Charlotte’s Scooter Share Halted After One Day

A Lime electronic scooter on L Street NW in Washington, D.C.

A Lime electronic scooter on L Street NW in Washington, D.C. Shutterstock


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City officials said Lime didn’t have permission to implement its e-scooter program on local streets.

Electric scooters had a short run in Charlotte. North Carolina’s largest city shut down Lime’s electric scooter service after just one day of operation because city officials said the measure had not been approved there, The Charlotte Observer reported Wednesday.

The company, formerly called LimeBike, had launched the scooter share in the Queen City on Tuesday with lunch-hour demonstrations at a light-rail station. People were still using the scooters as of Wednesday afternoon, according to the Observer.

Lime is one of a handful companies welcomed by the city since November as part of a pilot program to test whether dockless bike-sharing will work there. But the company never received permission to include scooters as part of that program.

It’s the latest snag for companies that have wanted to deploy electric scooter sharing programs, something that has sparked controversies in other cities.

In San Francisco, the scooter proliferation has led to vandalism, people illegally riding on sidewalks and parked scooters obstructing walkways and other public areas. City officials have received complaints from thousands of residents, including some who have been injured by scooters.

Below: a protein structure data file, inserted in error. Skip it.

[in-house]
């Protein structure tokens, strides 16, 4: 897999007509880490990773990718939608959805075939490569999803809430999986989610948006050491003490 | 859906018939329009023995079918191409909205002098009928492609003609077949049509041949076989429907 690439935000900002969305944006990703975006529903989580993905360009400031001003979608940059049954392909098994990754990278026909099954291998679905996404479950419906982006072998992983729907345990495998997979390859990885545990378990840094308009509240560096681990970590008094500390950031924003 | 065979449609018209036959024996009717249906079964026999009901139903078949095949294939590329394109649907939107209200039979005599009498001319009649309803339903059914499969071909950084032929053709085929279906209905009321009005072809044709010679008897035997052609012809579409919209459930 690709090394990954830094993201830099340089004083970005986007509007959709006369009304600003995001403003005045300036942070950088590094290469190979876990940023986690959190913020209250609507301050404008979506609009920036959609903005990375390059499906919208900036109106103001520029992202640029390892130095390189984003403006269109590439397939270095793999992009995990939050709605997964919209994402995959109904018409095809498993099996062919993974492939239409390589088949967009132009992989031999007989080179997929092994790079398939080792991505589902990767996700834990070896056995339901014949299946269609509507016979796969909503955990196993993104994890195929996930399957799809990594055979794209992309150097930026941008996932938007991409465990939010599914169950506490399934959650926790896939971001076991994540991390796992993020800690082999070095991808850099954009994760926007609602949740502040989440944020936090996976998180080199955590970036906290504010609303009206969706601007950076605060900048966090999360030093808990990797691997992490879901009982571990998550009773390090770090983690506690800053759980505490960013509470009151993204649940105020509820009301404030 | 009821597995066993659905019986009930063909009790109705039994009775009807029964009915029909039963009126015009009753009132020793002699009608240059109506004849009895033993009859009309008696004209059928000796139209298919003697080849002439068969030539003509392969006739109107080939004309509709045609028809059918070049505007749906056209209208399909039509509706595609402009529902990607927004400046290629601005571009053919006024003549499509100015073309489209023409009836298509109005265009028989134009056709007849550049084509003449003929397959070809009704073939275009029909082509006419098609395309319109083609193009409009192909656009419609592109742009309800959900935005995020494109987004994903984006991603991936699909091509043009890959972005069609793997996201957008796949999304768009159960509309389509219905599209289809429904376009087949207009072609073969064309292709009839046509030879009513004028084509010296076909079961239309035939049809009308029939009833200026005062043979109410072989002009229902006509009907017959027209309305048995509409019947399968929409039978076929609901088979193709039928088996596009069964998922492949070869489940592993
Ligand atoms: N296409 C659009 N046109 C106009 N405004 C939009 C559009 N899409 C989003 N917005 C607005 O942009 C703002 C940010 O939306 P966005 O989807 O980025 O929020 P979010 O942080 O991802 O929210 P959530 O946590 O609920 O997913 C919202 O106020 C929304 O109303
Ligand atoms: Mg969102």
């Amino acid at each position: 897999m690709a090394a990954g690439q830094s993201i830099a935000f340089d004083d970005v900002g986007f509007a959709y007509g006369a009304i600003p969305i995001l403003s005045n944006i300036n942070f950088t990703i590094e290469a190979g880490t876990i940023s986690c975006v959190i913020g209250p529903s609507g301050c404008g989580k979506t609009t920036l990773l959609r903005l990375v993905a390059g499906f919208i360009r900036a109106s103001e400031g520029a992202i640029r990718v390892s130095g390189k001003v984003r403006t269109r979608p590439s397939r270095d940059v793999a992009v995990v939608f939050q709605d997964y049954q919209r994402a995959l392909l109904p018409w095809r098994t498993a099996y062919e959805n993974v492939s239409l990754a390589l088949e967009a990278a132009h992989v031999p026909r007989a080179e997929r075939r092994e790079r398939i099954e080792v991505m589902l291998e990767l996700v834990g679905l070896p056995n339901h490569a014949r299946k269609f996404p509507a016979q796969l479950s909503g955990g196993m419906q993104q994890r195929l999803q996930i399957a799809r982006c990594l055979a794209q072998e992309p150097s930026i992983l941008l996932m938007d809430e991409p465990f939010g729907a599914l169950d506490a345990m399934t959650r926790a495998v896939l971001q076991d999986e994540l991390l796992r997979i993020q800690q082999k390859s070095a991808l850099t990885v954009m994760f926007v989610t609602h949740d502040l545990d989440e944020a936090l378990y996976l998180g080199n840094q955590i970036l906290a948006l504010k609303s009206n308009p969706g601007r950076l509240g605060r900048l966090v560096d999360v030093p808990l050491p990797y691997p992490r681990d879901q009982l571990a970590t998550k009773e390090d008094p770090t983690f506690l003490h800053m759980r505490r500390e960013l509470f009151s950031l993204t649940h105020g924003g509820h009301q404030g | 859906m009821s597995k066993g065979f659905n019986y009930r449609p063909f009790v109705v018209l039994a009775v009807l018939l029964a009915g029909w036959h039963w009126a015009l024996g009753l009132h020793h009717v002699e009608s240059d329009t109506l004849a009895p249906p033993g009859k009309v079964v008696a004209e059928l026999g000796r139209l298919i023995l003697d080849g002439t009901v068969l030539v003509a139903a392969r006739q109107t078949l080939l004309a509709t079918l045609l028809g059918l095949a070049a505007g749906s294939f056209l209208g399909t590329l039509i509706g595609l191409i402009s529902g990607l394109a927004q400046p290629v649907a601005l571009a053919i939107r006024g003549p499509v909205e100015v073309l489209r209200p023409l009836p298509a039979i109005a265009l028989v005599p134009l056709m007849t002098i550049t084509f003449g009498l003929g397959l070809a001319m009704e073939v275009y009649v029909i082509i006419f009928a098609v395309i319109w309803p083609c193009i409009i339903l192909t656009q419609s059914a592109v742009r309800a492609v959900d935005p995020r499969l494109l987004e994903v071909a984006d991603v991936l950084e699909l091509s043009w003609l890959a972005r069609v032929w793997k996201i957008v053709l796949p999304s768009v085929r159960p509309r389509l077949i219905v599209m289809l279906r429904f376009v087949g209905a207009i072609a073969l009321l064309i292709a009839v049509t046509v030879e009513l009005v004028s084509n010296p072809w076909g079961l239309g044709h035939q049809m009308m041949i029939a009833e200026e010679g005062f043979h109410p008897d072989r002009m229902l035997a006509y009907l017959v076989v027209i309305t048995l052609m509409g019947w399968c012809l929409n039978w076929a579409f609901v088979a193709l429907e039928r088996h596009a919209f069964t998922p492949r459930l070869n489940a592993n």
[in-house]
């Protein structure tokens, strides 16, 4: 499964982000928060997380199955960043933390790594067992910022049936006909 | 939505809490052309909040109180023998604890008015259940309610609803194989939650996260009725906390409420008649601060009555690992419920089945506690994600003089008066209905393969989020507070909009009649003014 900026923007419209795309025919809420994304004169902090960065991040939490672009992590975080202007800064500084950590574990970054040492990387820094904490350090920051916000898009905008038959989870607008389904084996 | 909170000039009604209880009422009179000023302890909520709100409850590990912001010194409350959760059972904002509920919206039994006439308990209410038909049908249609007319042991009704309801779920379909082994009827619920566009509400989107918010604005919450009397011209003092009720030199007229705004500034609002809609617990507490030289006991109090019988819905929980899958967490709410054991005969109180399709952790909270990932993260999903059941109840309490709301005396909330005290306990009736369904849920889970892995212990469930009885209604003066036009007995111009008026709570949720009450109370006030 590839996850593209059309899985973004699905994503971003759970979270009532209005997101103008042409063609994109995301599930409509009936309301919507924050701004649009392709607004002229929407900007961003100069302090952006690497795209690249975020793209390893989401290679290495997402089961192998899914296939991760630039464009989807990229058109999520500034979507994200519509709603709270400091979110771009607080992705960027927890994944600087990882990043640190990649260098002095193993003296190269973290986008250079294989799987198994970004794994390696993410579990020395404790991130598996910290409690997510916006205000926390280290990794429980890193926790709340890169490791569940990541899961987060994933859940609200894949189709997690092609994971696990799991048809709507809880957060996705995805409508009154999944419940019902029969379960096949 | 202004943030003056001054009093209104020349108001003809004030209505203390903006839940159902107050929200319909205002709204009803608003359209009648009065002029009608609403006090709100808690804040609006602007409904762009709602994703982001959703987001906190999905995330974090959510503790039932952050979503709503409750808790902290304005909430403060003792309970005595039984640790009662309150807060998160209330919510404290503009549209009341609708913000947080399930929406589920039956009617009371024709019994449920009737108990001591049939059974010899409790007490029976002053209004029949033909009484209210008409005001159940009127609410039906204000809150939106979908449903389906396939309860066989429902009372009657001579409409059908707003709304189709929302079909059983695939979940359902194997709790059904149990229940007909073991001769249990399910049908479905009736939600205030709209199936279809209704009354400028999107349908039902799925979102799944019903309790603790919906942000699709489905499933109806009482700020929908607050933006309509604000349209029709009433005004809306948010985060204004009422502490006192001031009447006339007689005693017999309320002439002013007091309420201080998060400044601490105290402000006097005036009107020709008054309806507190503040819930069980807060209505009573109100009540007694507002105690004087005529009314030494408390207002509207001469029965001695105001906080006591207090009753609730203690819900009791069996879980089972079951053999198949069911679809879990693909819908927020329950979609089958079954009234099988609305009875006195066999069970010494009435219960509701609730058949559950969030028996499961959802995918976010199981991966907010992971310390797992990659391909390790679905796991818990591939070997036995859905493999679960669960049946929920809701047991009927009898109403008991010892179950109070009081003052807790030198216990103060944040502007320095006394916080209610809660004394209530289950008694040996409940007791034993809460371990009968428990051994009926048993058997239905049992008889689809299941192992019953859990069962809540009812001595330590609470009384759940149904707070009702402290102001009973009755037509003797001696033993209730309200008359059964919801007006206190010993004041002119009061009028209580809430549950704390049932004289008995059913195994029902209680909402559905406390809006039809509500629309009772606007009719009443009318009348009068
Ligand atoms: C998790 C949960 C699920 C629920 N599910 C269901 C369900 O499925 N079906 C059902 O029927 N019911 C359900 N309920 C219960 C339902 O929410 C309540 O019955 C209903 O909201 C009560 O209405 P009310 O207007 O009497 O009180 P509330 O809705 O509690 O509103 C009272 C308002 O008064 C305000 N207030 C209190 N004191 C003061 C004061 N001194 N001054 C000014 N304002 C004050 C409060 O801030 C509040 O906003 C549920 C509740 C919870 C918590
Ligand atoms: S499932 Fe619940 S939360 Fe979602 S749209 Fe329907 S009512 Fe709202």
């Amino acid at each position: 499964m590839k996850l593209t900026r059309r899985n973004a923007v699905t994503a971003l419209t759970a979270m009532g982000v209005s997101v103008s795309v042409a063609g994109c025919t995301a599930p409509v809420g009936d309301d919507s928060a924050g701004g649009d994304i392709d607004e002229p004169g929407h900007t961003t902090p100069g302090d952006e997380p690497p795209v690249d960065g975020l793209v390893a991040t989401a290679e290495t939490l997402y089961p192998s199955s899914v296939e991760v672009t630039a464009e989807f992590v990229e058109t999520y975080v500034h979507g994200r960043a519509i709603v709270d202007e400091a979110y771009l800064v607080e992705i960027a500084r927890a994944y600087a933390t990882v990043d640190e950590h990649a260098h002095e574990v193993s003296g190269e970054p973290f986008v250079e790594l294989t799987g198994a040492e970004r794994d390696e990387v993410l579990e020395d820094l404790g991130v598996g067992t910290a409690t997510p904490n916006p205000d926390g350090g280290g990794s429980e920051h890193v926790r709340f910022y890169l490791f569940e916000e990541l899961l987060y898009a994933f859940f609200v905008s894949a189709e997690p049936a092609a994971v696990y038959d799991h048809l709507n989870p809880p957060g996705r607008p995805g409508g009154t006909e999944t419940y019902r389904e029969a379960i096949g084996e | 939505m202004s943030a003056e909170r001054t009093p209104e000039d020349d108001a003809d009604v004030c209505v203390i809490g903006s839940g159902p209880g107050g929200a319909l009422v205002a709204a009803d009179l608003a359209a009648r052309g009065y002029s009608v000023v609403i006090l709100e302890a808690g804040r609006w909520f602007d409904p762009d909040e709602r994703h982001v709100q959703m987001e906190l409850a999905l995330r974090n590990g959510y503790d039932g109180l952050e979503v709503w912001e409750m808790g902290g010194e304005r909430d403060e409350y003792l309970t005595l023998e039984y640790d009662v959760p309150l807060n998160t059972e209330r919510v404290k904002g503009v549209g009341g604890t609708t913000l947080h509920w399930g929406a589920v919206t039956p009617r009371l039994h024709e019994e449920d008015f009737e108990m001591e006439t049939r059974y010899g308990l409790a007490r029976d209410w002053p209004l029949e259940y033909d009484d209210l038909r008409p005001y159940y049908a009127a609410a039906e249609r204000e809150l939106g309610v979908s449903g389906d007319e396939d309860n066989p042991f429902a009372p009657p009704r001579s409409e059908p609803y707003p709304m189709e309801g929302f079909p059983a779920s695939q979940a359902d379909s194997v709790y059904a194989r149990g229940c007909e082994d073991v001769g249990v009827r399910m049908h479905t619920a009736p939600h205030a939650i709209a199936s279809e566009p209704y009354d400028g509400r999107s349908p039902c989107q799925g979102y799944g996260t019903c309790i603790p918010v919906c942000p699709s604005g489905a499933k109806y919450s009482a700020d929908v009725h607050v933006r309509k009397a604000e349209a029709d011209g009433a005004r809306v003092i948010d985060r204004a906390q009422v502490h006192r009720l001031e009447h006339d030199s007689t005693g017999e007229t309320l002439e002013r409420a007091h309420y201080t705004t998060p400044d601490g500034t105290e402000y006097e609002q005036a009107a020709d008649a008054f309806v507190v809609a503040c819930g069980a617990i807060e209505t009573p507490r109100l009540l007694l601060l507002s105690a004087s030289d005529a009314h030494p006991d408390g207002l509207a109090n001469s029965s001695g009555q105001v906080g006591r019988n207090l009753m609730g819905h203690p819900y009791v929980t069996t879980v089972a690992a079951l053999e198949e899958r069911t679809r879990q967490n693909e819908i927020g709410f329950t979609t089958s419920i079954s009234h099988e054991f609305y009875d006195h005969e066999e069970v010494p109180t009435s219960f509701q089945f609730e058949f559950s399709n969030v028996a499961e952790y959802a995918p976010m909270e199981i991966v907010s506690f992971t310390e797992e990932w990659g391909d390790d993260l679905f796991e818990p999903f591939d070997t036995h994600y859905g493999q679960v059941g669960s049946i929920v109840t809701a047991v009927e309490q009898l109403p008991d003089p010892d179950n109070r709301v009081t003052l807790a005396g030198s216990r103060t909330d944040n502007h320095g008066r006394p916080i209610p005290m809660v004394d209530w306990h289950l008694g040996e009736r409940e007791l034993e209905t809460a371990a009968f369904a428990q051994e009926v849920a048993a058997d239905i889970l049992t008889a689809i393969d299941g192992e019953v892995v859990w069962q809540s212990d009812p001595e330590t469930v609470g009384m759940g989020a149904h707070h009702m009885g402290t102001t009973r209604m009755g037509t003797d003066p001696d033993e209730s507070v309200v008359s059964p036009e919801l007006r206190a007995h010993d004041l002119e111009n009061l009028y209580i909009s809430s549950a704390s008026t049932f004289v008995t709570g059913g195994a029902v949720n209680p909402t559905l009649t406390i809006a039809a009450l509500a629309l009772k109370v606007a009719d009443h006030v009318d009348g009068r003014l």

To address the problem, San Francisco instituted a new permitting process that will limit the number of scooters to 1,250 for the entire city and require companies to register them with the Municipal Transportation Agency. That policy retroactively addresses a key complaint among city officials: that scooter companies sidestepped government regulations by implementing the technology before the statutes could catch up.

“It would be very nice if the tech bros could come in and ask in a collaborative fashion for permission rather than after-the-fact forgiveness,” San Francisco Supervisor Aaron Peskin said at a meeting in which the city was considering scooter regulations, The Pew Charitable Trusts’ Stateline recently reported.

But the scooters have fared better in Southern cities with hillier geography and hotter weather. In some cases they perform better than traditional bike shares, which many residents eschew for fear of showing up to work or business meetings drenched in sweat.

Advocates of electronic scooters and bike share systems also tout their ability to close last-mile gaps and give users an easy-to-access car-free alternative to complete shorter trips within congested areas.

Charlotte was the third East Coast city to get electric scooters, following Washington, D.C. in March and Miami in April. Lime said it hopes to bring the scooters back to Charlotte.

"We have, and will continue to work collaboratively with the city towards a common-sense regulatory solution that prioritizes rider safety and accessibility, while maintaining our scooters as an affordable, transportation alternative for residents of Charlotte," Lime said in a statement. "We look forward to continuing to serve locals with a convenient way to get around, as we have done for more than 20,000 riders in Charlotte since launching last year."

Kate Elizabeth Queram is a Staff Correspondent for Government Executive’s Route Fifty and is based in Washington, D.C.

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